Not that it needed it, but the Christmas story is getting new life — on the Internet. The medium has spawned a number of websites devoted not just to the commercial aspects of the holiday season (and there are plenty of those), but encouraging celebrants to remember “the reason for the season.”
A good place to start is the Religious Christmas website. It promises a cyberspace journey reflecting on the true meaning of Christmas. The site features music, Scripture, colouring pages for children to print out, even links to Christmas dramas and art. You might want to view this one without frames, as frames keep you in its site even when you click another link.
A similar destination is Christmas in Cyberspace 1998, which promises to be a Santa- and Frosty the Snowman-free website. It is packed with links, resources and graphics.
Forget the words to one of those lesser-known Christmas songs? Oremus, an Anglican website which provides an online format of the Daily Office, also has an online hymnal with more than 40 Christmas hymns listed.
Not that you could forget the words to this one, but Christmas.com has a neat little feature on the 180th anniversary of Silent Night.
A fun site to visit is Perkins Home Christmas Page, a “Jesus is the reason for the season” Christmas site maintained by an ordinary family. It offers children’s bible study, crafts, games, colouring, the Christmas story, and plenty of links to other Christmas sites.
In the same vein is Annie’s Christmas Ideas Page. It features thoughts and activities for each day in December and suggestions for making your own Christmas home page. Annie also has a separate “How to Cope with Grief and the Holidays” Page.
The Christian Resource Institute offers daily readings for Christmas, adapted from The Book of Common Prayer.
The online version of Episcopal Life, the national newspaper of the Episcopal Church in the U.S., has as its monthly forum question “How can we insure that Christmas remains a religious holiday.” The answers are worth looking at.
In the somewhat frivolous category, watch the lighting of virtual Advent candles at the website of Old St. Paul’s Church, an Anglican church in Edinburgh, Scotland. The page includes an explanation of the meaning of the candles.
Everything you want to know about the birthplace of Jesus can be found at a number of Bethlehem websites: the Bethlehem 2000 Home Page is a commercial site encouraging travel to the Holy Land for the dawn of the new millennium; a similar fact-filled site about the city is found at the Israeli United Travel site or another maintained by the Franciscans, The Nativity at Bethlehem.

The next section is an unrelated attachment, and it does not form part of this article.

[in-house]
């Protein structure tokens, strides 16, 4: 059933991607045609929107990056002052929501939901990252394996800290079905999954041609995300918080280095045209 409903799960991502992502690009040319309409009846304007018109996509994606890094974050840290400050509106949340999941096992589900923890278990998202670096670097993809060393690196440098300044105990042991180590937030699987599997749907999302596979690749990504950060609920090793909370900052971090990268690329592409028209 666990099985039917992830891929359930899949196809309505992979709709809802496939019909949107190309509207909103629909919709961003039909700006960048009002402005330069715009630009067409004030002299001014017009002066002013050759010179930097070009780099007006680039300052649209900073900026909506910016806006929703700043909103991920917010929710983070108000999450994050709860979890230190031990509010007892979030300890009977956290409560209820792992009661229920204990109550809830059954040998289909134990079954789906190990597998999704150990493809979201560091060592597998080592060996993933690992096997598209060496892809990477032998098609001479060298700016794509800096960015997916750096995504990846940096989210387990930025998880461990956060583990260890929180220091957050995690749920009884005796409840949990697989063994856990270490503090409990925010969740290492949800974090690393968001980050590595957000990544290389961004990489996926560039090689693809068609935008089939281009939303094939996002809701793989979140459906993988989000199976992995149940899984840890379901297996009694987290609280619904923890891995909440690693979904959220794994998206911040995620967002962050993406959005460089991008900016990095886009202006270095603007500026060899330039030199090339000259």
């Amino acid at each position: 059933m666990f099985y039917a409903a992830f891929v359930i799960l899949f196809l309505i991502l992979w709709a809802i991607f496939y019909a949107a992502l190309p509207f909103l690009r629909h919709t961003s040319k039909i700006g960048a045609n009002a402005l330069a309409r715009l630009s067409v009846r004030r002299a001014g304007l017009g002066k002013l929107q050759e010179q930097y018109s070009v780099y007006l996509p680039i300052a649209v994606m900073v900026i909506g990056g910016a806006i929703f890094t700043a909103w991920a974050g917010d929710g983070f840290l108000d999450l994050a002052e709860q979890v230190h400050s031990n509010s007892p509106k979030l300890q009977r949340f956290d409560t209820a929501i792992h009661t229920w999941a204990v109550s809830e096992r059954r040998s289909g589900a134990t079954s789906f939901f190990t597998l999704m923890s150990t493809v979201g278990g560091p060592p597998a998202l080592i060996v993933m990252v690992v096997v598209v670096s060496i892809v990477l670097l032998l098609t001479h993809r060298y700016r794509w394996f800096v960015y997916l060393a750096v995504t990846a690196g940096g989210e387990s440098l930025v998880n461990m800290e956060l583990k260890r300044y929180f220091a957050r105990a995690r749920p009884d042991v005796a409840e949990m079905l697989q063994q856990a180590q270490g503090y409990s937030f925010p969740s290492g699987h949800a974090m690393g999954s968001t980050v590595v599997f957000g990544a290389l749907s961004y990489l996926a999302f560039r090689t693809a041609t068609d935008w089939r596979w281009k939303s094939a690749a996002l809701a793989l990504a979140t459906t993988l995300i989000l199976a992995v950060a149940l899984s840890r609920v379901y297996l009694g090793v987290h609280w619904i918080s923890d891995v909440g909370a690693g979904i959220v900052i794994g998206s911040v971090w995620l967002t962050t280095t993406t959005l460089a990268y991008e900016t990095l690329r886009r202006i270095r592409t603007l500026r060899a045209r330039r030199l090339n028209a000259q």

And while we’re on the topic of Bethlehem, the Holy Land provided one of the more novel concepts: for that person in your life who has everything, how about a symbolic parcel of land in Bethlehem? Or, plant a tree of life “in your name and perpetuate the fertility of the soil upon which Jesus once walked.”
History buffs might want to peruse a page on the website of the Canadian Diocese of Fredericton. Writer David Goss researched Christmas in the 19th century and tells us that marking Christmas was not universal among North American churches. Many churches, believing there was no biblical support for the selection of December 25 as Christ’s birthday, did not celebrate Christmas, writes Goss. His article is a good read.
While we’re at it, a scientific theory on the star of Bethlehem (the star which led the three magi to the place of Christ’s birth) appears at http://listserv.american.edu/catholic/other/wise.men.
Written by an astronomer a few years ago, the theory might be a bit dense for some readers, but there are some interesting ideas.
Did you hear the one about….? We’ll add another site purely for fun. It’s the Christmas page of an urban legends website. Read for the real goods on whether Japanese department store really tried to capitalize on the Western Christmas concept by displaying Santa crucified to a cross and whether poinsettias are actually poisonous.
And as long as we’re in fun mode, Christmas.com, a totally commercial Christmas site (not surprising, considering its name) mentioned earlier, has a Java-based colouring book so children can colour online using their mouse.
Finally, practise your diphthongs and wish your neighbours and colleagues Merry Christmas in their own tongues.
So, “Nollaig Shona Dhuit” (Irish), “La Maunia Le Kilisimasi Ma Le Tausaga Fou” (Samoan), “Meri Chrismas Hepi Niuyia Lukin Yu” (New Guinea Pidgin), Merry Christmas and Happy Surfing.
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